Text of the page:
SIOP Annual Conference
Impact Evaluation: From Employee Training to Leadership Development
Saturday, April 25, 12:30PM-1:20PM
Cancelled due to COVID-19 Policies
Organizations continue to spend more and more on learning and development (L&D), as a way to build their workforce for business success. However, there has not been much evidence that all the spending on L&D is producing more capable talent. Most evaluation efforts are not effective in demonstrating the impact of L&D practices. To help L&D professionals effectively evaluate the impact of their efforts, this session draws on the combined expertise of a diverse panel of experts in different L&D areas, ranging from employee training, high potential programs, to leadership development programs. Panelists will share insights on current practices and future opportunities in impact evaluation and ways to build value using evaluation data.
Associate Director of Workforce Analytics, Merck & Co., Inc.
Dr. Neelima Paranjpey
Senior Consultant, Vaya Group
Dr. Eric A. Surface
CEO and Principal Scientist, ALPS Insights
Dr. Chia-Lin Ho (Chair)
Independent Consultant, Ho Leadership & Talent Management Associates
Training evaluation should provide insights not only about the effectiveness of training but also about how it can be improved for learners and organizations. In this context, the term “insights” implies a deep understanding of learning, the training process and its outcomes as well as evaluation procedures – designing, measuring, collecting, integrating and analyzing data from both a formative and summative perspective.
For many learning and development (L&D) professionals, training evaluation practices remain mired in the muck. What ends up being evaluated hasn’t changed much over the past two or three decades. We almost universally measure whether trainees liked the training, most of us measure if they learned something, and beyond that, evaluation is a mix of “We’d like to do that” and, “We’re not sure of what to make of the data we get.” Perhaps more critically, in one recent national survey, nearly two-thirds of L&D professionals did not see their learning evaluation efforts as effective in meeting their organization’s business goals.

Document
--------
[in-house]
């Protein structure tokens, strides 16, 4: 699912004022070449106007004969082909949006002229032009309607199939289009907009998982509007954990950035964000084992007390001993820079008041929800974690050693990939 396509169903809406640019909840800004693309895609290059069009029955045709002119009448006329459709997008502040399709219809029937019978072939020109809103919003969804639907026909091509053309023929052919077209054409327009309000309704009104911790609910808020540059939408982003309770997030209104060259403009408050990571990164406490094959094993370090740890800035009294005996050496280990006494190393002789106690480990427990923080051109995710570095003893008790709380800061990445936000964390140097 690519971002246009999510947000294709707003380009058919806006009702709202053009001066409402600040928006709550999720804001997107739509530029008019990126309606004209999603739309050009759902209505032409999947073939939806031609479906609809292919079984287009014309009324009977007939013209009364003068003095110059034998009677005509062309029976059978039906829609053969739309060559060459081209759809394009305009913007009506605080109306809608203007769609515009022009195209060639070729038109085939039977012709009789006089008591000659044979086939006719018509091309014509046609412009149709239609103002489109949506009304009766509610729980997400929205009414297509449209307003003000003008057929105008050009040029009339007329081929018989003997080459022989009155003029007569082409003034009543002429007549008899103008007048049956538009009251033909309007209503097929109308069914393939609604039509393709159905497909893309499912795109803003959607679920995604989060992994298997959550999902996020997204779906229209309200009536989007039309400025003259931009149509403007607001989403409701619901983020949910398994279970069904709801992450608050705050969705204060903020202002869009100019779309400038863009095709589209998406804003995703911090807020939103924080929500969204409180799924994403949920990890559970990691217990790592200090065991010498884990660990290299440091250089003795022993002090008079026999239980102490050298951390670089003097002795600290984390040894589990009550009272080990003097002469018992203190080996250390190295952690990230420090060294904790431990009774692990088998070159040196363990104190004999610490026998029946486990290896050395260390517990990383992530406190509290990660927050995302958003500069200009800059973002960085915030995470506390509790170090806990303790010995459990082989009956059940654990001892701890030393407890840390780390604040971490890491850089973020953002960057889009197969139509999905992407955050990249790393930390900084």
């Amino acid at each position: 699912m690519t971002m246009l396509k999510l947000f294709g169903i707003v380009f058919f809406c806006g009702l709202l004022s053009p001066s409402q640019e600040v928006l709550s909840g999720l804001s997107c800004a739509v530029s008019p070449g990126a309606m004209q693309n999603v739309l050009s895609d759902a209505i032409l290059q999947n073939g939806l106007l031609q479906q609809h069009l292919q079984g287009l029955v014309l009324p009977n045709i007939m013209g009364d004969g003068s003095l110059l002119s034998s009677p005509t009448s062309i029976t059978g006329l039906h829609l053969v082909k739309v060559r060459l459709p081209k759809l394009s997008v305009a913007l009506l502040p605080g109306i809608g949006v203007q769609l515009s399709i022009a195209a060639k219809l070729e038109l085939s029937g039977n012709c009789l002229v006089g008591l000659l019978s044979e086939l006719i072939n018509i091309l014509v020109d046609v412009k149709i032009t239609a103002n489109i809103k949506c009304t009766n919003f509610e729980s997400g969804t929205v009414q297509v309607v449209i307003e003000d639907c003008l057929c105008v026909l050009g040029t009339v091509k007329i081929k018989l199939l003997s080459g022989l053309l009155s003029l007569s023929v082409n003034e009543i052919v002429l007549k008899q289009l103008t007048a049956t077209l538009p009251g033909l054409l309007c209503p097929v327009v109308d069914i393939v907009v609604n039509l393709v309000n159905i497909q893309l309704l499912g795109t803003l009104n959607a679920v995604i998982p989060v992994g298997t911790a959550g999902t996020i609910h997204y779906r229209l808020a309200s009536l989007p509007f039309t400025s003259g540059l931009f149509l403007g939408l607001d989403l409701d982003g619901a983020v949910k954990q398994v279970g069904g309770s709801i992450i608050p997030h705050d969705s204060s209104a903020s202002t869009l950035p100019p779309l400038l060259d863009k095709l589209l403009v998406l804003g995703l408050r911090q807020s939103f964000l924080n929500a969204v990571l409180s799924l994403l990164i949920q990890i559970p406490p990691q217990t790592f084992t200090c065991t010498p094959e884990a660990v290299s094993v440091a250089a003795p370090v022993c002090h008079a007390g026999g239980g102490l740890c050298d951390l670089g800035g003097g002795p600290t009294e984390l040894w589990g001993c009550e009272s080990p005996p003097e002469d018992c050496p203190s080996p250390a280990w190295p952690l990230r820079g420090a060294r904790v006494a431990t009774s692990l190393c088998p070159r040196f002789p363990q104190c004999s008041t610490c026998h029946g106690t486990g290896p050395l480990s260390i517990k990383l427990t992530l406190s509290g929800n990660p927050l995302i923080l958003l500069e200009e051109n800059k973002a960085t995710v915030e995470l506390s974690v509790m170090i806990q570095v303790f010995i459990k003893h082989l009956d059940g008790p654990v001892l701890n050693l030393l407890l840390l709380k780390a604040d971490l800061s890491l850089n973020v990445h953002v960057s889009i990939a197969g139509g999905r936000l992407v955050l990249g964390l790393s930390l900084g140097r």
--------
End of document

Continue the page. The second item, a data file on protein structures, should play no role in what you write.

Anyone who has participated in a training event is familiar with open-ended survey items like this one: “Please provide any additional comments you have about the training program you just completed.” After getting into the rhythm of clicking bubble after bubble in response to closed-ended survey items, many trainees come to a roadblock when provided with a blank box of space and asked to provide feedback in their own words.
ALPS Solutions engaged in a series of studies to understand why instructors were having such a large impact on student outcomes in the Special Operations Forces (SOF) community. If training is supposed to be a standardized experience, then the instructor to which a student is assigned should not cause a variable experience for students across classes. The goal of this research was to identify and reduce variability to create a more standardized and a positive experience.
ALPS Solutions has worked closely with training programs within the Special Operations Forces (SOF) community to evaluate training effectiveness and identify areas where interventions by program administrators and instructors can have a positive impact on learner- and class-level outcomes.
This document highlights findings and recommendations from the Establish Best Practices for the Supervision of Instructors Technical Report, which compares the instructional supervisory behaviors and practices used in Special Operations Forces (SOF) Initial Acquisition Training (IAT) schools to best practices described in the literature, as well as to practices used in language schools external to the SOF IAT community.
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